Santa Rosa, CA – August 11, 2021 – Today Sonoma County District Attorney Jill Ravitch announced that her office, with 22 other District Attorney’s Offices in California, resolved “greenwashing” cases with Chewy, Inc., PetSmart LLC, Petco Animal Supplies, Inc., and Target Corporation. The cases were based on allegations that the companies sold dog waste bags and other plastic products such as bowls and brushes to California residents that were labeled with a variety of misleading environmental claims in violation of numerous laws.
“These bags are deceptively marketed to dog lovers who also care about the environment and seek to purchase products that are environmentally friendly,” said District Attorney Jill Ravitch. “These settlements are a win for consumers who want to understand the environmental impact of the plastic bags and other plastic products they purchase.”
“Greenwashing” is false, misleading, or unsubstantiated marketing claims to promote a product or service. As the public becomes more concerned with plastic pollution and single-use plastics, customers are often willing to pay more for products that they believe will help the environment.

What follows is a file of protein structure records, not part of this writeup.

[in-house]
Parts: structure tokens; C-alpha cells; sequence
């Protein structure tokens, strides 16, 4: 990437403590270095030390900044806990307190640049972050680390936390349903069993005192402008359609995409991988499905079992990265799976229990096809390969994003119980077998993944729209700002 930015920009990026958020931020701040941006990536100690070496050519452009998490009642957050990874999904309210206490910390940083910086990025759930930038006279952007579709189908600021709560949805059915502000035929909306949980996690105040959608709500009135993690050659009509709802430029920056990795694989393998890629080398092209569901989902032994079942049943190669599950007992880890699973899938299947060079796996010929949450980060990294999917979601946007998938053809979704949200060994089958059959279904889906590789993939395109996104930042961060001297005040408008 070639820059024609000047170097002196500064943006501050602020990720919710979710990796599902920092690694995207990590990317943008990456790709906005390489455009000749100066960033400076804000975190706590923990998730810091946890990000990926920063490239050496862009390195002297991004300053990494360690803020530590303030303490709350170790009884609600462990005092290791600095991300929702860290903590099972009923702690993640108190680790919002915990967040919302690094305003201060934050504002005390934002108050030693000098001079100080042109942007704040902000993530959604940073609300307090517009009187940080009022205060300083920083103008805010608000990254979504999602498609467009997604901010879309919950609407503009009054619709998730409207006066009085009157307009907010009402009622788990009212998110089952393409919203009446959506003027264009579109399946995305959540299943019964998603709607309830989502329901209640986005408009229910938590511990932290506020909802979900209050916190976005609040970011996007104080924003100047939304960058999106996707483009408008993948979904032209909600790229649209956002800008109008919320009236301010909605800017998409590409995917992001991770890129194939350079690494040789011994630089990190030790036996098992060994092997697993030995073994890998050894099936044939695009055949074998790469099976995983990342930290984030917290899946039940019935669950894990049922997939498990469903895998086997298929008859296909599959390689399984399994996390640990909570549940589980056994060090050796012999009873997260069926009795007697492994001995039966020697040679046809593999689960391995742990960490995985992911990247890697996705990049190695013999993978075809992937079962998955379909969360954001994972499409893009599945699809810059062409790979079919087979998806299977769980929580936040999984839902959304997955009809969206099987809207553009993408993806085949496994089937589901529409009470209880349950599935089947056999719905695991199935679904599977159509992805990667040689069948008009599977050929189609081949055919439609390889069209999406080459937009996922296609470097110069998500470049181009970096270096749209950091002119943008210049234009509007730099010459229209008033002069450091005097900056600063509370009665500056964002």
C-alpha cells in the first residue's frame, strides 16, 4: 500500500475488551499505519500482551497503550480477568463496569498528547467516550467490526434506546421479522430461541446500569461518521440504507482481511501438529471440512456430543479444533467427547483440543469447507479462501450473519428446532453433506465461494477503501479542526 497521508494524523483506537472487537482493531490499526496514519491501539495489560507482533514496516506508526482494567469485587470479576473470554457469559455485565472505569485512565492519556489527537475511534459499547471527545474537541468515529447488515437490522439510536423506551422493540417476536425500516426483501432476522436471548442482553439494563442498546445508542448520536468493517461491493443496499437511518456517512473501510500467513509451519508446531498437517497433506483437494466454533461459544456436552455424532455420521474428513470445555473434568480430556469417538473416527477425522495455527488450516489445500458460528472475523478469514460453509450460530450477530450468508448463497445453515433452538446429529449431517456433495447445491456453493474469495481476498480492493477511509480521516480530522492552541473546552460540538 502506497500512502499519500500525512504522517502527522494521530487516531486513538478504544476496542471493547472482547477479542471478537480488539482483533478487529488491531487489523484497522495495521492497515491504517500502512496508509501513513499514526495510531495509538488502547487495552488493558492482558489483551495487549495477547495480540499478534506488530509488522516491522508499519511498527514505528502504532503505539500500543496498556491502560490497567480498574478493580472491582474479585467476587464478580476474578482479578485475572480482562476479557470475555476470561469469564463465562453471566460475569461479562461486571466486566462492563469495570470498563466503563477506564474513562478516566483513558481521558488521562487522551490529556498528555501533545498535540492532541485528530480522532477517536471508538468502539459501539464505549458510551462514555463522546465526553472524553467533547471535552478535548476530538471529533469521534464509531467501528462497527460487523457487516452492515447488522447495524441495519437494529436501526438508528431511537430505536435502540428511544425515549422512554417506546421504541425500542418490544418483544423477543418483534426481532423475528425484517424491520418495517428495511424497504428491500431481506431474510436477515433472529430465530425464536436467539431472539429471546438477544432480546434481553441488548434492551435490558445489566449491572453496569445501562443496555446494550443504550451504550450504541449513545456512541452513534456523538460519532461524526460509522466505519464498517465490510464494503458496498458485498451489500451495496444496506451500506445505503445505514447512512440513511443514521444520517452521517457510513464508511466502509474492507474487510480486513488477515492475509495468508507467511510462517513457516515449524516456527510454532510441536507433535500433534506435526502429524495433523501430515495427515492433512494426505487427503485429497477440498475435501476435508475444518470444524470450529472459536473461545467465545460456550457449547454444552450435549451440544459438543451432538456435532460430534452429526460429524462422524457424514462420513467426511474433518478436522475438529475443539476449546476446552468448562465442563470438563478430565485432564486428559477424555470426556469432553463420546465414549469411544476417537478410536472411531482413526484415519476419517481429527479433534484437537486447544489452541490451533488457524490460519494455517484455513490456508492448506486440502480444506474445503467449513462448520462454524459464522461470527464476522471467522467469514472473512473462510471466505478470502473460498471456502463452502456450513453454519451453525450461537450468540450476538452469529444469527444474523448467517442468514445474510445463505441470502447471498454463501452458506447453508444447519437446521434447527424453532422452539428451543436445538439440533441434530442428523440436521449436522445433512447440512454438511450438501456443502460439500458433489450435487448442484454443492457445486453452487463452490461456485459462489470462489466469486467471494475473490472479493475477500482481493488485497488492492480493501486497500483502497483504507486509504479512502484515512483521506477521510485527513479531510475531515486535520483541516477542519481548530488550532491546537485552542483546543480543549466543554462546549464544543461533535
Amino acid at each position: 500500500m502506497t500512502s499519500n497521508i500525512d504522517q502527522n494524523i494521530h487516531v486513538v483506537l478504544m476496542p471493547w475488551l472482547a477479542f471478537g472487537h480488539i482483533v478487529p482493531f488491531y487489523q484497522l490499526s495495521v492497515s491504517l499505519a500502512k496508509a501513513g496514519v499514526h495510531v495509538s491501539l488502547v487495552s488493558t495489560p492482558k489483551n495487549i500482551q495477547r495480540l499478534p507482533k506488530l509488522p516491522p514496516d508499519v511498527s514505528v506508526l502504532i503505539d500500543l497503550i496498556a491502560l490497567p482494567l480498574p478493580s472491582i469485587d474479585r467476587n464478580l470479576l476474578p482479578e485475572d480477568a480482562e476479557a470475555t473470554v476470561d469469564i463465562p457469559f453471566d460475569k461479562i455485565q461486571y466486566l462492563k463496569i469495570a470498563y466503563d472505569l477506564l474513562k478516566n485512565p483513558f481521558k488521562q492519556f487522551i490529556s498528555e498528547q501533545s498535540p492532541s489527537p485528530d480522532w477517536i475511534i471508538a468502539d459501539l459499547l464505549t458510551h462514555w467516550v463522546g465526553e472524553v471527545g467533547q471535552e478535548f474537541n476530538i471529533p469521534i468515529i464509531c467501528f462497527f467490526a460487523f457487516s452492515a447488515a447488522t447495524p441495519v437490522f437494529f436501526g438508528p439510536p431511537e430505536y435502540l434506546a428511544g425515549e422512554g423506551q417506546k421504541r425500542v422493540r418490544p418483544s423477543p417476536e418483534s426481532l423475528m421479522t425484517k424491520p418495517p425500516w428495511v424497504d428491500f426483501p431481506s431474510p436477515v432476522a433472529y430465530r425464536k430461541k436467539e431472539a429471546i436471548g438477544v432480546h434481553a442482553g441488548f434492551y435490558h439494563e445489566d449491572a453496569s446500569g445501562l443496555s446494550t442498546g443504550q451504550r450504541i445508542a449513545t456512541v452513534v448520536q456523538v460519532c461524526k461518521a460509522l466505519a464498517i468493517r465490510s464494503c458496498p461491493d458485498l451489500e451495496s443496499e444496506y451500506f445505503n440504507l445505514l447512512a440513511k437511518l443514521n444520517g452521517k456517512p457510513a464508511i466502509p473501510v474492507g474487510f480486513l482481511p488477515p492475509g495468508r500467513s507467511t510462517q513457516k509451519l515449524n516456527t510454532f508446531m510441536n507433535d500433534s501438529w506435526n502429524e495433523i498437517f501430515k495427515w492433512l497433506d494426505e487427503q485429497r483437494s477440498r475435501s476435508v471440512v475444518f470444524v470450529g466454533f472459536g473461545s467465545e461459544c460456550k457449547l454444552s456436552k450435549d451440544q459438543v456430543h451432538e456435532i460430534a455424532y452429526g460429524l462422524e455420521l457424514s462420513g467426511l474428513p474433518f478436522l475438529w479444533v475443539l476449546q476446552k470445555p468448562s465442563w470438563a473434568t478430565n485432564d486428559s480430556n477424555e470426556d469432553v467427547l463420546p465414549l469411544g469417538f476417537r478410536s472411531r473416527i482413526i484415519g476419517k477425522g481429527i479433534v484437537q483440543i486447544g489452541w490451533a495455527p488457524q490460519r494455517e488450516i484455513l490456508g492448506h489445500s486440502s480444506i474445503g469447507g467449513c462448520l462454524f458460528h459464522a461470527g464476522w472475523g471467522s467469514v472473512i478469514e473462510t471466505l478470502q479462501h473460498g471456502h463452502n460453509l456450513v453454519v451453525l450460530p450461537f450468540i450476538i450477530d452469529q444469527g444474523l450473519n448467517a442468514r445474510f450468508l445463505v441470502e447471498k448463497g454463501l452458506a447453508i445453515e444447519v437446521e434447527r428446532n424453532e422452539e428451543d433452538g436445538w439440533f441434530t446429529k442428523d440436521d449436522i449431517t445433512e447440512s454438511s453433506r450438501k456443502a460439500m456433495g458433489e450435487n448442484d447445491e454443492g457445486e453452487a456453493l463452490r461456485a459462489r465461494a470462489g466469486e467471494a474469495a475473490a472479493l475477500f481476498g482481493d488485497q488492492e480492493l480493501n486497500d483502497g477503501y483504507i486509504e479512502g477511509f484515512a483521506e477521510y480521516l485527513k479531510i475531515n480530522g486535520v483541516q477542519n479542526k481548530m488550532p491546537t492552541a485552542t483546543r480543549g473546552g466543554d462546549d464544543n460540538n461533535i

Certain dog waste bags are often promoted as “eco-friendly" with claims that the bags are biodegradable or that they break down more easily over time than other plastic bags. This bald claim is deceptive, however, because plastic dog waste bags are typically only appropriate for disposal in landfills, which are designed to prevent biodegradation. The lack of sunlight, moisture and oxygen in a landfill tends to mummify trash, not facilitate biodegradation. To the extent biodegradation does occur in a landfill, the process creates methane gas, a powerful greenhouse gas that contributes to climate change.
Dog waste can’t be composted either, at least not in municipal or industrial composting facilities, because it can contain harmful contaminants (E.Coli). Even in backyard composting, the U.S. Environmental Protection Agency cautions that pet waste can contain harmful parasites, bacteria, viruses, or pathogens.
Some marketers have also falsely promoted certain plastic bags as “plastic-free,” when in truth, the bags are made from plastic. Retailers that promote such claims on their websites can be liable for violation of false advertising prohibitions, which also bar the sale of plastic products labelled as “biodegradable” or similar terms.
The companies agreed to the following monetary settlements to resolve the matters: Chewy, Inc. ($600,000) Petco Animal Supplies, Inc. ($375,000) PetSmart LLC ($500,000) and Target Corporation ($300,000). Each stipulated judgment also included a court order that prohibits future similar violations. After California prosecutors contacted the four companies regarding sales of the above products, each took immediate steps to stop the sales, and cooperated with prosecutors throughout the settlement process to refine their processes to ensure ongoing compliance with the law and to reach a settlement.